Photos by Jack Plunkett and Mandy Jeronimus
When Queer As Folk came out in 2000, I was in the midst of being newly out myself. It was the beginning of a wave of TV shows and movies where gay people were allowed to be more than a punchline. We were still mostly sassy best friends, but it was better than Limp Wristed Hairdresser or Humorless Gym Teacher. All of a sudden, there was this show on the air that was about gay people. Not just gay people and how we react to straight people's lives, but how we navigate our own. How we live, how we love, how we screw up, and how we come into adulthood, all laid out on our TV screens.
Ten years after the last episode aired, the ATX Television Festival got together the creators and some fan favorites from the cast to talk about the show and what it meant to them and the fans.
When Queer As Folk's first season aired, many of the themes it dealt with (coming out at work, being out in high school, falling in love with your hot best friend) were pretty universal coming out experiences. "What's everyone going to think when they FIND OUT ABOUT ME???" "What's love and what's friendship?" "Do I still get to go to prom?"
As the seasons progressed, Queer As Folk not only addressed the changing political climate, but let the audience see how the increasingly conservative rhetoric affected gay people through this specific group of friends.
The show was populated with a diverse set of characters that, at first, seemed to come from a stock of gay stereotypes. Very quickly, though, Ron Cowen and Daniel Lipman gave all of these characters shades and dimensions of their personality that made them more rich and real than a "type.”
Brian Kinney, the leader of the pack, was handsome, wealthy and put-together. He had a different guy every night, and in a lesser show, could've been exactly what straight people are afraid gay men are: selfish and promiscuous, trolling for their next prey. Instead, they colored him with other qualities that made him human. He gave sperm to his best lesbian and actually ended up being a caring father and unflagging friend. He pushed away Justin, the young high schooler of the group, once he'd "had" him, only to begin falling in love with him and answering that, yes, sometimes we do get to go to prom.
Even Brian Kinney, with his motto of "No excuses, no apologies," was afraid to come out to his parents and avoided it until his father was dying. Showing this crack in his bravado made him that much more real. During the panel, the creators said that Gale Harold, the actor who played Brian, even refused to discuss his heterosexual orientation while publicizing the first season for fear of taking anything away from the audience believing in his portrayal of Brian.
When asked about taking the job, Gale said “I had no hesitation to play that character.” His concerns with the part were much more personal, with Harold confiding that “My primary concern was not to let down friends of mine that I’d grown up with who may not have been out, but they were dear people to me, and I didn’t want to do a disservice to them.”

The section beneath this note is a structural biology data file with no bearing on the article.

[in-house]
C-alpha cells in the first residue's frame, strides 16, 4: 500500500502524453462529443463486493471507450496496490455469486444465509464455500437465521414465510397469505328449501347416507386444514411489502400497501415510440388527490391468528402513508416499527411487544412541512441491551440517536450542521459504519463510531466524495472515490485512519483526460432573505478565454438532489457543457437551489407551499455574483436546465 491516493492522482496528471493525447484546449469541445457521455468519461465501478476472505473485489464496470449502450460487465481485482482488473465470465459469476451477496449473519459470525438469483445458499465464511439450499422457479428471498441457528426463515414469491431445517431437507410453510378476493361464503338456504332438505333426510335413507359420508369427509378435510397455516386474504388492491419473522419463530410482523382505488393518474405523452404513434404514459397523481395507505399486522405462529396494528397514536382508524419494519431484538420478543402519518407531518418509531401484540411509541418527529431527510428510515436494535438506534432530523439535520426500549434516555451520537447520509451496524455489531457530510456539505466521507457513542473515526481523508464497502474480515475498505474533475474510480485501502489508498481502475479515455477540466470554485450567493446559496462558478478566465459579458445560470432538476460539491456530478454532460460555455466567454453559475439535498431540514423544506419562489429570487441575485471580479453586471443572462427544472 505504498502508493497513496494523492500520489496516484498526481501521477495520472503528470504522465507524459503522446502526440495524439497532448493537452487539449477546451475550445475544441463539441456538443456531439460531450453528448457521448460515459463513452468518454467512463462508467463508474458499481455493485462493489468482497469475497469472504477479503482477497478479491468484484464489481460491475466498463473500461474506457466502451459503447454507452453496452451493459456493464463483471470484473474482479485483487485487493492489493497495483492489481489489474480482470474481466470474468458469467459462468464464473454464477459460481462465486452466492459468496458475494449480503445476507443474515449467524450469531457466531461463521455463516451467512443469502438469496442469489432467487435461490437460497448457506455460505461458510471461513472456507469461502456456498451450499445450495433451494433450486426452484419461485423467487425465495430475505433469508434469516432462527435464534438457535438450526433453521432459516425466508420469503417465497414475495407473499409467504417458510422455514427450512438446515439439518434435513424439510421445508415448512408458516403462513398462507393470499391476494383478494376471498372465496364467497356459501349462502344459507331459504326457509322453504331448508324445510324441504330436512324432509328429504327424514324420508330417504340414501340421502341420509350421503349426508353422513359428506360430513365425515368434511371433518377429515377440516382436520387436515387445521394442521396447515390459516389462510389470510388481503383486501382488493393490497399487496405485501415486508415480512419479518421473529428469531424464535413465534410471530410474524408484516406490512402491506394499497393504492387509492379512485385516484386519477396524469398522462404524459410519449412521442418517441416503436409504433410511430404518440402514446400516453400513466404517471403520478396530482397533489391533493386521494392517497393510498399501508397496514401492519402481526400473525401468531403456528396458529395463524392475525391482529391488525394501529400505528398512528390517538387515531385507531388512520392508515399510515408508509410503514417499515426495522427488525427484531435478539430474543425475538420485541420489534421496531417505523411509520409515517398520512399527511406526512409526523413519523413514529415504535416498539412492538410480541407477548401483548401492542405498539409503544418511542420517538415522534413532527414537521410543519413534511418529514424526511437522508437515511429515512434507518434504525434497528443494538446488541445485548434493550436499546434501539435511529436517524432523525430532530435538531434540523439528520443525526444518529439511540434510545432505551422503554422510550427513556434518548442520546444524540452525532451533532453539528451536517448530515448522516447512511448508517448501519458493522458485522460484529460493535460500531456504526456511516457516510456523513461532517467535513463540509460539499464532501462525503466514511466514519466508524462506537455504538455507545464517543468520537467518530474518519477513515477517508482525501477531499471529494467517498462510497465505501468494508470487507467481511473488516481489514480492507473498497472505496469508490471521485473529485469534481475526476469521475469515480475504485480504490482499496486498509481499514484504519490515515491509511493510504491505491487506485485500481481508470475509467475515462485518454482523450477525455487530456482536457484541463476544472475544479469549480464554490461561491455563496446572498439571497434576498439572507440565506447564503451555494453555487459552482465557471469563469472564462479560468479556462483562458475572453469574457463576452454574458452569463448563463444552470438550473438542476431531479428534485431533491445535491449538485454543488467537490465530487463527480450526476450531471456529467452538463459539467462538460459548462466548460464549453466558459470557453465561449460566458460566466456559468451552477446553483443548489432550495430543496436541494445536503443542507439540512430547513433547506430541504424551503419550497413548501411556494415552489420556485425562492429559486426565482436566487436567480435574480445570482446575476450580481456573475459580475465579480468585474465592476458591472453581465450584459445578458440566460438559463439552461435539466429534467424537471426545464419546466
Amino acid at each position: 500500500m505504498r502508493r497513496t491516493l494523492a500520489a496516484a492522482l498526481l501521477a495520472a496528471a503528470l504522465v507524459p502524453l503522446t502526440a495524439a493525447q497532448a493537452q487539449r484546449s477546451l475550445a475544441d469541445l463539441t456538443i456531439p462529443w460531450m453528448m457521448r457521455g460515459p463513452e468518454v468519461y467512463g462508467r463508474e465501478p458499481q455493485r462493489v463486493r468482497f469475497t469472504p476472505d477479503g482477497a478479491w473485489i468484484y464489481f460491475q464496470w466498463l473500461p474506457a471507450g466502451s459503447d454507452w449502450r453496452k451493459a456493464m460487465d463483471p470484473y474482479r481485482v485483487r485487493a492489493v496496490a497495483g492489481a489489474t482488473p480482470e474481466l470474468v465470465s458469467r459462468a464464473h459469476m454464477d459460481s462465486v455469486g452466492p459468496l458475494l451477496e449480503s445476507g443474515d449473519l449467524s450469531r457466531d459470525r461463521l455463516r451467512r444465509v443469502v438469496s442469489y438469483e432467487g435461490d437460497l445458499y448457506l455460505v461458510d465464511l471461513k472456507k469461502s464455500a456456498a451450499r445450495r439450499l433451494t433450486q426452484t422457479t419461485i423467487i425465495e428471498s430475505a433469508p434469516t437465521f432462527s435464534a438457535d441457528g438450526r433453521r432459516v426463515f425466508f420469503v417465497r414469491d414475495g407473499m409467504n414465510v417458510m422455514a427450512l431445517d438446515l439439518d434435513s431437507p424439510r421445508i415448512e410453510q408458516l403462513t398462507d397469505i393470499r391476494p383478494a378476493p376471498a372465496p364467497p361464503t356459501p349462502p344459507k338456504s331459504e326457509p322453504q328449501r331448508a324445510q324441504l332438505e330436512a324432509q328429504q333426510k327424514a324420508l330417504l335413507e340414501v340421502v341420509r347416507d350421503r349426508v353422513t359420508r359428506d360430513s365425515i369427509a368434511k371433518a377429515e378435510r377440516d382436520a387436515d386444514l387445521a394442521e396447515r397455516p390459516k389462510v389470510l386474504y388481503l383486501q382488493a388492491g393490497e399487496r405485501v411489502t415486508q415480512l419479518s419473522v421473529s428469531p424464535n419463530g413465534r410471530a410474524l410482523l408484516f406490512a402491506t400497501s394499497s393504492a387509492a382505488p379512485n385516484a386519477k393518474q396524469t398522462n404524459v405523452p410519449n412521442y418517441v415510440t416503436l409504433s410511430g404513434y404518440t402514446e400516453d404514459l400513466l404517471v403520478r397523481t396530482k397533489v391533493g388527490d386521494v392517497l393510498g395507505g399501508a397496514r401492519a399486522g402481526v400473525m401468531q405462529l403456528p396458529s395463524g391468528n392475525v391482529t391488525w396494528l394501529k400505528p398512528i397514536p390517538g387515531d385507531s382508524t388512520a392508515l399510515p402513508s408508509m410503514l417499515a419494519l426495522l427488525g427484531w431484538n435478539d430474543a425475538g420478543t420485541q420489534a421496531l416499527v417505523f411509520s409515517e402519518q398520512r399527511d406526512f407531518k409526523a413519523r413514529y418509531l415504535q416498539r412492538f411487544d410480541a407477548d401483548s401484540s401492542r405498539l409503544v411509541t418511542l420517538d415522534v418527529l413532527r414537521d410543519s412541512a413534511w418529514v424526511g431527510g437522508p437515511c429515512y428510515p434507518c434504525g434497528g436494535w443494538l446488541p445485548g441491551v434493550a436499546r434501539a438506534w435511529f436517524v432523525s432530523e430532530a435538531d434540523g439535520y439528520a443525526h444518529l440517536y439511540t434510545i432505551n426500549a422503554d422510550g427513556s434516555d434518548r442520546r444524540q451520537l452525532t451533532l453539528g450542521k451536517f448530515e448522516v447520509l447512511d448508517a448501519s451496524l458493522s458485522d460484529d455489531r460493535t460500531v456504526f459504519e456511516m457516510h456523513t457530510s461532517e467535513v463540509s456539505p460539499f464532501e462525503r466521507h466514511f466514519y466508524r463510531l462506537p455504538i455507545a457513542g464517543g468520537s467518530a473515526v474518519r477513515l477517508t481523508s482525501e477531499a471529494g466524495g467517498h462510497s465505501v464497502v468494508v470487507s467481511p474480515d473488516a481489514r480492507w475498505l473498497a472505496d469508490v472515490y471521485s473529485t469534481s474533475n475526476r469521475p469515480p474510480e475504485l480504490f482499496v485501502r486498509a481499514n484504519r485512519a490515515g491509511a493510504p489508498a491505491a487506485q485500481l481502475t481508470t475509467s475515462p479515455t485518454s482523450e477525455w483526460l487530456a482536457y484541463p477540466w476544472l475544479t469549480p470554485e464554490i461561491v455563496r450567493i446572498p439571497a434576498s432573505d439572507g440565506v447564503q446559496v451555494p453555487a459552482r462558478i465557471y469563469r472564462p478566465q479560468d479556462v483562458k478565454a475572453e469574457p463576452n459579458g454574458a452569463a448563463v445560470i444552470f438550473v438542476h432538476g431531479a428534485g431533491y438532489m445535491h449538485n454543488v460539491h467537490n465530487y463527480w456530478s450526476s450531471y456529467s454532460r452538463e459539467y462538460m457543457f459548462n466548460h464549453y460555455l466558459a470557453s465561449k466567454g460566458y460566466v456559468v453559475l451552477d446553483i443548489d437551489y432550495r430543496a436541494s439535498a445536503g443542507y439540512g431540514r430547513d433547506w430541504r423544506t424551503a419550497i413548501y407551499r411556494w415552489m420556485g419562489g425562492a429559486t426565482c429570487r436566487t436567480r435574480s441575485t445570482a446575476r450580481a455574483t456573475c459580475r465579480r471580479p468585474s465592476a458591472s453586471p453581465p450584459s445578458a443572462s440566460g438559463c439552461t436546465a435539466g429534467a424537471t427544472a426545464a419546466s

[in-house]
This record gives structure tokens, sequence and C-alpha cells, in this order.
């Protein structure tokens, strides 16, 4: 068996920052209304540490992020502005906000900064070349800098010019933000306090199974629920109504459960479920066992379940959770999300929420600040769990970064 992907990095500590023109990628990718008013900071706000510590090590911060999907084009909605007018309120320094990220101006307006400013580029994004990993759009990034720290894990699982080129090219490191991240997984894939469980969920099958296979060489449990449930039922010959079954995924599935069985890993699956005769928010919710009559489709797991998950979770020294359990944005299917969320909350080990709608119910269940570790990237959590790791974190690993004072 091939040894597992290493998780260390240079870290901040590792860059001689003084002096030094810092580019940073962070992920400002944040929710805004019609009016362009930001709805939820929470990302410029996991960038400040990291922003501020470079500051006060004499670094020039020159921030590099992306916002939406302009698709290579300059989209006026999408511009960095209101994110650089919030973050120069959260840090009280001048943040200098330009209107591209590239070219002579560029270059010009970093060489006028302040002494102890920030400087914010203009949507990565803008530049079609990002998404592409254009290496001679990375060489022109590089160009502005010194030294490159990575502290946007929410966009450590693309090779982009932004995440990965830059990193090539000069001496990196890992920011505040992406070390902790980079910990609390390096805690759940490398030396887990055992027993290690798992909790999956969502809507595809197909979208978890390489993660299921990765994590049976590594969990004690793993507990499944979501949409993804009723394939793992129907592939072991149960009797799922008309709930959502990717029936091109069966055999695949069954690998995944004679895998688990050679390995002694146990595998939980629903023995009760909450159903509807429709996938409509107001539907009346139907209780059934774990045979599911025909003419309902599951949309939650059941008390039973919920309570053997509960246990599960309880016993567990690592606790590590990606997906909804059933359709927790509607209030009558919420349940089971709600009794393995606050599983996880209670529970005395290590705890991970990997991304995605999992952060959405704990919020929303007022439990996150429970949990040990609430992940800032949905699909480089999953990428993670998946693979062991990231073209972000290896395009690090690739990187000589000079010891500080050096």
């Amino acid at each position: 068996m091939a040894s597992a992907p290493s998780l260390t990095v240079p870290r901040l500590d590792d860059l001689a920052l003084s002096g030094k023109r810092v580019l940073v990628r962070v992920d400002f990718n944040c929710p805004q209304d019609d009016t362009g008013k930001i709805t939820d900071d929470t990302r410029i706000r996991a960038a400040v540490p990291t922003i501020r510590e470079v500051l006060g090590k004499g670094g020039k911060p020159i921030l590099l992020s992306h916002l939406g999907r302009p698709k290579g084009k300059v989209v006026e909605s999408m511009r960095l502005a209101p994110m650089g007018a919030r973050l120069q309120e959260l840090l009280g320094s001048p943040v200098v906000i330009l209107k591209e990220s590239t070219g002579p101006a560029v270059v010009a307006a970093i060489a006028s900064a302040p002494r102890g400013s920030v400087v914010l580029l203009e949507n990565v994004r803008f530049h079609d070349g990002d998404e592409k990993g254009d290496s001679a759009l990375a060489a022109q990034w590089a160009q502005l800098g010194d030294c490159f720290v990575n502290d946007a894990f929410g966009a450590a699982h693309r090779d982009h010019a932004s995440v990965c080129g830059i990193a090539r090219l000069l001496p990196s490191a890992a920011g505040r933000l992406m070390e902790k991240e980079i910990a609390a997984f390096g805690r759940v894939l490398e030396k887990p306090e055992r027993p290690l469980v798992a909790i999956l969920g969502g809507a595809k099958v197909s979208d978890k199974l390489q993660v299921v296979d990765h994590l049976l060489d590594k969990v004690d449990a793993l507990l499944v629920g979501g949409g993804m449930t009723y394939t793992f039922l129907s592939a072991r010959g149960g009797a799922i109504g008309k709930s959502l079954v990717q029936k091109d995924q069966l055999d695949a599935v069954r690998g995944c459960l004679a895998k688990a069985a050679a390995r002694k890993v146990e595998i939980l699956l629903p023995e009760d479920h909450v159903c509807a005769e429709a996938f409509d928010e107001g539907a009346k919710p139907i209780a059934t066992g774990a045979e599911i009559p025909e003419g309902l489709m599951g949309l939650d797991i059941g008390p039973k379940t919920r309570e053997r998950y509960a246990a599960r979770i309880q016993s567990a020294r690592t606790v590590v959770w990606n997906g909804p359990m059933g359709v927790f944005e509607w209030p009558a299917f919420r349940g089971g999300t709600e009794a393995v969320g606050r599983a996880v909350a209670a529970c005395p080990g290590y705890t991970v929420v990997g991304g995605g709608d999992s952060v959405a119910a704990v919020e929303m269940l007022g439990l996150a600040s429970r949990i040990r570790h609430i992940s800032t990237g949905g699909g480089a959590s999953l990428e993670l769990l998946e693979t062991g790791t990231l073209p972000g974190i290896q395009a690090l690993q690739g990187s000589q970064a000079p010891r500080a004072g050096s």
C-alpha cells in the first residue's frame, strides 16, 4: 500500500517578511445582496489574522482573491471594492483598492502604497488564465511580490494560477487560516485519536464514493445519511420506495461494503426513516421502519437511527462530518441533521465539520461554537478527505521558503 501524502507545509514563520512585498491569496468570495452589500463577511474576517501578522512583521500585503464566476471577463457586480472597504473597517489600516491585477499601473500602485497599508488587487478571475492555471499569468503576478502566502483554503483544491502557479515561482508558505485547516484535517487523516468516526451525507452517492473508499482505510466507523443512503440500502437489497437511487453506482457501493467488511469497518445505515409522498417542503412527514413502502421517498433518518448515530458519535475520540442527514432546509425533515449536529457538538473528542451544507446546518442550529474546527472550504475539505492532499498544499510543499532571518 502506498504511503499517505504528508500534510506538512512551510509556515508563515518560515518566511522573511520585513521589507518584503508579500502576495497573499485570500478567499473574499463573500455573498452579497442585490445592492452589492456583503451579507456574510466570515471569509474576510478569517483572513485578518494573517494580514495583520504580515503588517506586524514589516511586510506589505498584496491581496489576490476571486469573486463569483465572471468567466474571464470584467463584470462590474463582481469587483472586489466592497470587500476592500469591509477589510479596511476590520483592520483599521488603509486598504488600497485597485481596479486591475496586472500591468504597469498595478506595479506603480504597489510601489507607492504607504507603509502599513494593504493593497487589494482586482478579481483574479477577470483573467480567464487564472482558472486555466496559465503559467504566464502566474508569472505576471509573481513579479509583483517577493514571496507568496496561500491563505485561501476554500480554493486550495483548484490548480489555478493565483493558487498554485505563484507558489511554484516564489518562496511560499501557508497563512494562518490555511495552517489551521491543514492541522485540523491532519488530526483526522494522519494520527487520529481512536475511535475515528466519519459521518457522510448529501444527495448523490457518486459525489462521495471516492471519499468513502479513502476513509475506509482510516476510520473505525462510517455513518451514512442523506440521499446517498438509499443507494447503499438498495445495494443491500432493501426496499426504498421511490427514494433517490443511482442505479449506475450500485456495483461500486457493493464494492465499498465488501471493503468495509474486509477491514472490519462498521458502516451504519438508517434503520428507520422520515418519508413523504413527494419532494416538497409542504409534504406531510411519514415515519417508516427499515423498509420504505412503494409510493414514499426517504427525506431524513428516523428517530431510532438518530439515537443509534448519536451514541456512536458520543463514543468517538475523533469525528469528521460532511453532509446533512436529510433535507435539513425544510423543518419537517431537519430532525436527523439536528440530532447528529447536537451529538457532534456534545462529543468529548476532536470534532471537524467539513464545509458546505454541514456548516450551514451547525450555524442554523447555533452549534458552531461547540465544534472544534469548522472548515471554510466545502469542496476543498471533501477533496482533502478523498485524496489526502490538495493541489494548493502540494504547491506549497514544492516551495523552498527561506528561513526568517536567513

Similar sentiment was shared by showrunners Cowan and Lipman, who played Emmett Honeycutt, the "sassy queen" of the group. They both wanted Emmett to be more than a cliché, and show that this self-described "nelly bottom" had more grit and guts than you could find in the burliest of men. (Also, kudos to Peter Paige for "paying it forward" in terms of gay visibility by creating The Fosters, a show currently on ABC Family, and celebrated by ATX, about a family headed by two lesbians.) Said Lipman, “Emmett’s character was based on someone I knew who was a gym buddy of mine, and he painted his fingernails and toenails and he was very queeny. He was an accountant at one of the major studios and one day we were talking, and everything dropped, and he was the most forceful, powerful person telling me about this thing. And then as soon as he finished telling me about this he just went right back.”
Cowan shared similar sentiment about Emmett, saying “I felt very protective of his character and rather offended by people who could only see him as a queen. Especially gay people who would be ashamed, those members of our community who can’t pass.”
One of the most interesting topics that was discussed, though, was how the show had a large heterosexual female following. There were plenty of jokes about the plenitude of handsome (often shirtless) men on the show, but then Cowen got serious for a second and said "Even though we wrote the show thinking our audience was going to be gay, ultimately I was happier that women were watching the show, because women have children, and I thought how very important it is for those children who are and who are yet to be to have mothers who have seen Queer As Folk and who understand what it is to be gay so that they will be more sensitive and loving to their children, and maybe we could’ve helped that along a bit." I remember watching the show when it first aired and thinking "Finally! A show just for US!" I couldn't be more pleased to have been wrong.
It was clear to see how much this show meant to so many kinds of people when, upon the cast and creators both entering and leaving the theater, the entire crowd stood and applauded at once. Not one of those standing ovation trickles of fans getting up and clapping one by one, but this wave of loud and grateful applause and a feeling of, as Emmett would say, "Fuck 'em all if they don't like it."
It's great that the current entertainment landscape leans toward gay characters being "just part of the gang," and I support this inclusive approach. Listening to the cast and creators of Queer As Folk, though, it's also important for gay programming to talk about the fact that we are all unique, and that's something that should be celebrated.
Thanks for teaching me that lesson when I first came out, QAF, and thanks for reminding me again at the ATX Television Festival.